Sisters count in SF Playhouse’s 1 2 3

Aug 21

Sisters count in SF Playhouse’s <i>1 2 3</i>

The three daughters of domestic terrorists – activists, as the eldest girl insists on calling them – have moved so often and changed their names so many times they can't really remember who they are exactly. The easiest thing to do is simply number themselves. 1 will be the eldest. 2 will be the middle child and 3 will be the baby.

When we meet these three smart, malleable children, in the world premiere of Lila Rose Kaplan's 1 2 3, they are in a new town about to head to a new school. Again.

Read More

Cal Shakes ends season with a vibrant Dream

Sep 07

Cal Shakes ends season with a vibrant <i>Dream</i>

A Midsummer Night's Dream is a landmark play for California Shakespeare Theater. When the company really became the company, then known as Berkeley Shakespeare Company, the first show produced at John Hinkel Park was Midsummer. Since then, the play has been performed seven more times, and now Cal Shakes concludes its 40th anniversary season with a version of the play that feels unlike any other production of it I've seen.

Read More

Writers’ souls crushed, hilarity ensues in Rebeck’s Seminar

May 08

Writers’ souls crushed, hilarity ensues in Rebeck’s <i>Seminar</i>

The ego, the insecurity and the courage of fiction writers are all on hilarious and intriguing display in Theresa Rebeck's Seminar, a one-act comedy that derives laughter from pain and theatrical pleasure from whiplash-smart word play.

The premise is simple: four New York writers have paid $5,000 each for 10 weekly classes with a famous writer. They meet in the beautiful (and rent controlled) apartment of one classmate and wait anxiously for the globe-trotting famous guy, who can't really be bothered to remember their names, to pass judgement on their work.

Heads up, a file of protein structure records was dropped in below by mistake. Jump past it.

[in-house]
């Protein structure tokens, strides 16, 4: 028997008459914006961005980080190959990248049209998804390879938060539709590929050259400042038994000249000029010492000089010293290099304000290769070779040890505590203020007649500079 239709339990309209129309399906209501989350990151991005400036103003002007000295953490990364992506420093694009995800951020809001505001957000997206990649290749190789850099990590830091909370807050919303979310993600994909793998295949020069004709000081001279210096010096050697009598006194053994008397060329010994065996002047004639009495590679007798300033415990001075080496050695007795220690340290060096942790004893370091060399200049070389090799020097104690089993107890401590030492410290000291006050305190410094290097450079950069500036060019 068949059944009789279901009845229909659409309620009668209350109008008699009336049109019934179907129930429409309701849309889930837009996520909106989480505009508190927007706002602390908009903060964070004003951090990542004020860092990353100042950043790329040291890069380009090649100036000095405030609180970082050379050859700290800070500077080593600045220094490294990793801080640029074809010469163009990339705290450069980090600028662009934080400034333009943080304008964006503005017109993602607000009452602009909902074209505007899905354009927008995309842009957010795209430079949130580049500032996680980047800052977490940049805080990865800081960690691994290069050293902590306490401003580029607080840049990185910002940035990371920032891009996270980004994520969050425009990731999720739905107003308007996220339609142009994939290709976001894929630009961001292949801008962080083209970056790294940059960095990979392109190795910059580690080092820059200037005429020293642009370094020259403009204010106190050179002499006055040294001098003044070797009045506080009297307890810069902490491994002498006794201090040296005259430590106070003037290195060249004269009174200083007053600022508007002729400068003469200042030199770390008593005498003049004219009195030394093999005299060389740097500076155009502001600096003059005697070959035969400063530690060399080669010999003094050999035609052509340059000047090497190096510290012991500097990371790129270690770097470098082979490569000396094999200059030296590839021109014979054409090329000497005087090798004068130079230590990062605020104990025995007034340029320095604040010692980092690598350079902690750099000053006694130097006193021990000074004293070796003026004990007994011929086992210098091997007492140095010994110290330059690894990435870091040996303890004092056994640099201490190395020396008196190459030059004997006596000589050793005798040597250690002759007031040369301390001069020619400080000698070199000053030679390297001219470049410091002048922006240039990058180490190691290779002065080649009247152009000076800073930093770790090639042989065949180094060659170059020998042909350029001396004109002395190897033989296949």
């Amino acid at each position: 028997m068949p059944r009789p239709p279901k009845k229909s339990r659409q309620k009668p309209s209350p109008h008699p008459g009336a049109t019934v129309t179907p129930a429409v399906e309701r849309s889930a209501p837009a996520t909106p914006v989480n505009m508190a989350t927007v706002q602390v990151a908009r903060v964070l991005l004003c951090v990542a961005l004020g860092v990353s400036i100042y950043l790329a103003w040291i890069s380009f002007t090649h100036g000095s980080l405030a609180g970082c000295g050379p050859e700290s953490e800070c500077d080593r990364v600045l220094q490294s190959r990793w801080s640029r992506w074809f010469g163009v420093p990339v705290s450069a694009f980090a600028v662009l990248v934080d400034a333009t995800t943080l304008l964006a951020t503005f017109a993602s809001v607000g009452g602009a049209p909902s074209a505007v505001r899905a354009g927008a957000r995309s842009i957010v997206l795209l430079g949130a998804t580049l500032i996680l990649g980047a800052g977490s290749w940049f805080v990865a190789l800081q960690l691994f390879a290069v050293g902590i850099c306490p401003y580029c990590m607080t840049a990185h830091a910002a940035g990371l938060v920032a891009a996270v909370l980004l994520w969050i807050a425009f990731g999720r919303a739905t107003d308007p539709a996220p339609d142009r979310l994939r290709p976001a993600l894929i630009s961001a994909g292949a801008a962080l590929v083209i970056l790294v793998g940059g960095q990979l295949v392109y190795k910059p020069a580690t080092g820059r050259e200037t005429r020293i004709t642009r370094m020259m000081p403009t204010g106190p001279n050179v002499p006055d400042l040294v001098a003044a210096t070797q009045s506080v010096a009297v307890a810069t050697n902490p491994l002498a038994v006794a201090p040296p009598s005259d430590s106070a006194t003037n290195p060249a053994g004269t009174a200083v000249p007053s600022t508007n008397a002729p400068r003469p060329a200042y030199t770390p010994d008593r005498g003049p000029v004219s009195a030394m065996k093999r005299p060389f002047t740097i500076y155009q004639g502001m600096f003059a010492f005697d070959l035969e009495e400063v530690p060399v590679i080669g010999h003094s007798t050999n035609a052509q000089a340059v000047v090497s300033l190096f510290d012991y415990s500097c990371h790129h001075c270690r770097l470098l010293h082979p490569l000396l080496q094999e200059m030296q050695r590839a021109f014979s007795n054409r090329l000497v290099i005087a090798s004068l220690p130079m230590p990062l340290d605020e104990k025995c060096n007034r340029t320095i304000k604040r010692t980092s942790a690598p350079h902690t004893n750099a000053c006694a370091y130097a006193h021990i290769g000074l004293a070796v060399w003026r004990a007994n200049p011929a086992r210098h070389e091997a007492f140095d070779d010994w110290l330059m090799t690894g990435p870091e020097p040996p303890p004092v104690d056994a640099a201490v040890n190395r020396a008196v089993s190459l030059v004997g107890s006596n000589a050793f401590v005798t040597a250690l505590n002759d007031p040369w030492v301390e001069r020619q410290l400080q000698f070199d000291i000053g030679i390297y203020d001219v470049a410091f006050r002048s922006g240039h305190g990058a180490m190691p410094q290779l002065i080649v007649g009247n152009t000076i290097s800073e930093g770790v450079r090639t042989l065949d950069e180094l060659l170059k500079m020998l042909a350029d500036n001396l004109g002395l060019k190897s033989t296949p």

Read More

Fifty shades of Wonder in Marin Theatre Co.’s Lasso

Feb 26

Fifty shades of Wonder in Marin Theatre Co.’s <i>Lasso</i>

You're bound to like Carson Kreitzer's Lasso of Truth if you like Wonder Woman...and a heaping helping of S&M on the side.

If you didn't know the two were related, first of all, think about it for a minute (the golden lasso, the bustier, the metal bracelets, etc.), and second of all, has Kreitzer got an origin story for you. Commissioned by Marin Theatre Company, the play is part of the National New Play Network, which means this is what they call a "rolling world premiere." The show begins in Mill Valley then heads to Atlanta and Kansas City.

So where did Wonder Woman come from (and we're not talking about Paradise Island, home of the Amazons)? For many of us, she sprung fully formed in the 1970s looking like Lynda Carter in a patriotic bathings suit and gold accessories. That famous TV show is actually a jumping-off point for Kreitzer's play.

Read More

At SF Playhouse, pretty is as Pretty does

Mar 31

At SF Playhouse, pretty is as <i>Pretty</i> does

I've come to learn that when a Neil LaBute play or movie crosses my path, I detour around it, ignore it or make an immediate donation to a women's support or LBGT organization. LaBute is a really good writer – his ear for dialogue is impeccable, and his ferocity for storytelling is admirable. I just rarely like what his characters have to say or where his stories end up.

That said, LaBute's Reasons to Be Pretty, now at San Francisco Playhouse, marks the first time I've left one of the writer's play and not wanted to bash my head against the wall on the way out. Sure, there are traces of misogyny, homophobia and racism (mostly coming from the mouth of one classic LaButian male character). But what's interesting here is that LaBute is being provocative in the name of evolution, of self-actualization, of emotional growth.

Read More

Playwright Jordan Puckett ready for prime time

Mar 05

Playwright Jordan Puckett ready for prime time

We have a Theater Dogs guest writer! Welcome Scott Lucas of San Francisco magazine, who chatted with playwright Jordan Puckett, whose Inevitable runs through March 23rd as part of San Francisco Playhouse’s Sandbox series. Scott Lucas: With the opening of Inevitable, it’s not only the first performance of this play, but the first time any of your plays has been done, right? Jordan Puckett: I’ve had readings of Inevitable before, though it’s had many titles and versions. This is the world premiere. It’s the first production of it, and my first production ever.

Read More